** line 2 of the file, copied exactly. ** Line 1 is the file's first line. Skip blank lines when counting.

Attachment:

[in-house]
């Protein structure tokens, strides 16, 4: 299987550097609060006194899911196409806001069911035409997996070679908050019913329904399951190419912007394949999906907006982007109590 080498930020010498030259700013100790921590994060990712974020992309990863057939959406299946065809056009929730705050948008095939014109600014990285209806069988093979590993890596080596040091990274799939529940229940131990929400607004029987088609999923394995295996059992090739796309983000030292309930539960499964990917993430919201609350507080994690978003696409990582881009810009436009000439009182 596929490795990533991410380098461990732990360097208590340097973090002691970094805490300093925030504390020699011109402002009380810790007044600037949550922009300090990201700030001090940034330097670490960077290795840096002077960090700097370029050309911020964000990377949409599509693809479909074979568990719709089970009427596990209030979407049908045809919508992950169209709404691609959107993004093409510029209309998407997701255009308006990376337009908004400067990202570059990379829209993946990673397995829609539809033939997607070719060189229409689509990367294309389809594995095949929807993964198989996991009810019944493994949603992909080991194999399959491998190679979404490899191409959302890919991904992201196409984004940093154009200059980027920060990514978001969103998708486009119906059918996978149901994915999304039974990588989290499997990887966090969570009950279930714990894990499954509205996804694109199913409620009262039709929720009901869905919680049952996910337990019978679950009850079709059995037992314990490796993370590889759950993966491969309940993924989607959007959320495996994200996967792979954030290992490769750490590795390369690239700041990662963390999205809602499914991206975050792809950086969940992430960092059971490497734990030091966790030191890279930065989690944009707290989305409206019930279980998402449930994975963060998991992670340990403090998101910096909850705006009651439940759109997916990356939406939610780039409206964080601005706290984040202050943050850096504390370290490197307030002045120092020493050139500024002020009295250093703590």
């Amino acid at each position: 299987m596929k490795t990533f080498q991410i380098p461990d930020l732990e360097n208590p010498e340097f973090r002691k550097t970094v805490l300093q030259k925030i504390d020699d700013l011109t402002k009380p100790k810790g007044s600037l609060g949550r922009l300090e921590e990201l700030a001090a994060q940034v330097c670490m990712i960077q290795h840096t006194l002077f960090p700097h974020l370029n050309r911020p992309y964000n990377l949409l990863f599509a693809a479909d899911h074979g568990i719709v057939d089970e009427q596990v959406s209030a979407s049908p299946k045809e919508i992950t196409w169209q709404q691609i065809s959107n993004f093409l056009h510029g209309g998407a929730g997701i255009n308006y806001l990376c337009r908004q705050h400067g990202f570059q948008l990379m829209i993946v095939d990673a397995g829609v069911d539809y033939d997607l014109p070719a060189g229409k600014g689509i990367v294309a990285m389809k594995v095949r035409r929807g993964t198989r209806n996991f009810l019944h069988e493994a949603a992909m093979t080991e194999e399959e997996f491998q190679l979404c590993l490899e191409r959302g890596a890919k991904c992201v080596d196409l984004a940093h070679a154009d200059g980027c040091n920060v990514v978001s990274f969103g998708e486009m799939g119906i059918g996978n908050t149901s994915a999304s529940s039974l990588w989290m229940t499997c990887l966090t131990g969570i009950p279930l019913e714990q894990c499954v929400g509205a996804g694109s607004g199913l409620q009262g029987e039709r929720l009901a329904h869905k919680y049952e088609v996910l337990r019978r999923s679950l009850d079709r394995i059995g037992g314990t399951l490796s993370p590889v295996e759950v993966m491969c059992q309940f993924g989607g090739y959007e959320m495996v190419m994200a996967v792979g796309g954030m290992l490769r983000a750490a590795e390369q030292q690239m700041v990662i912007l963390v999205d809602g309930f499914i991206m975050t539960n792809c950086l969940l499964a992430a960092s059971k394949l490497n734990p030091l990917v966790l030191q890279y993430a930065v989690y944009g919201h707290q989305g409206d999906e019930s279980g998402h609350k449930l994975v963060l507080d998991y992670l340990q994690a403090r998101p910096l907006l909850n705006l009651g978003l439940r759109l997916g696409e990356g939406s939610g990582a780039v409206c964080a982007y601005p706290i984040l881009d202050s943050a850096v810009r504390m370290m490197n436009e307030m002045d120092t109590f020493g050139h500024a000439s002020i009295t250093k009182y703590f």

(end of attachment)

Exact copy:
């Protein structure tokens, strides 16, 4: 299987550097609060006194899911196409806001069911035409997996070679908050019913329904399951190419912007394949999906907006982007109590 080498930020010498030259700013100790921590994060990712974020992309990863057939959406299946065809056009929730705050948008095939014109600014990285209806069988093979590993890596080596040091990274799939529940229940131990929400607004029987088609999923394995295996059992090739796309983000030292309930539960499964990917993430919201609350507080994690978003696409990582881009810009436009000439009182 596929490795990533991410380098461990732990360097208590340097973090002691970094805490300093925030504390020699011109402002009380810790007044600037949550922009300090990201700030001090940034330097670490960077290795840096002077960090700097370029050309911020964000990377949409599509693809479909074979568990719709089970009427596990209030979407049908045809919508992950169209709404691609959107993004093409510029209309998407997701255009308006990376337009908004400067990202570059990379829209993946990673397995829609539809033939997607070719060189229409689509990367294309389809594995095949929807993964198989996991009810019944493994949603992909080991194999399959491998190679979404490899191409959302890919991904992201196409984004940093154009200059980027920060990514978001969103998708486009119906059918996978149901994915999304039974990588989290499997990887966090969570009950279930714990894990499954509205996804694109199913409620009262039709929720009901869905919680049952996910337990019978679950009850079709059995037992314990490796993370590889759950993966491969309940993924989607959007959320495996994200996967792979954030290992490769750490590795390369690239700041990662963390999205809602499914991206975050792809950086969940992430960092059971490497734990030091966790030191890279930065989690944009707290989305409206019930279980998402449930994975963060998991992670340990403090998101910096909850705006009651439940759109997916990356939406939610780039409206964080601005706290984040202050943050850096504390370290490197307030002045120092020493050139500024002020009295250093703590």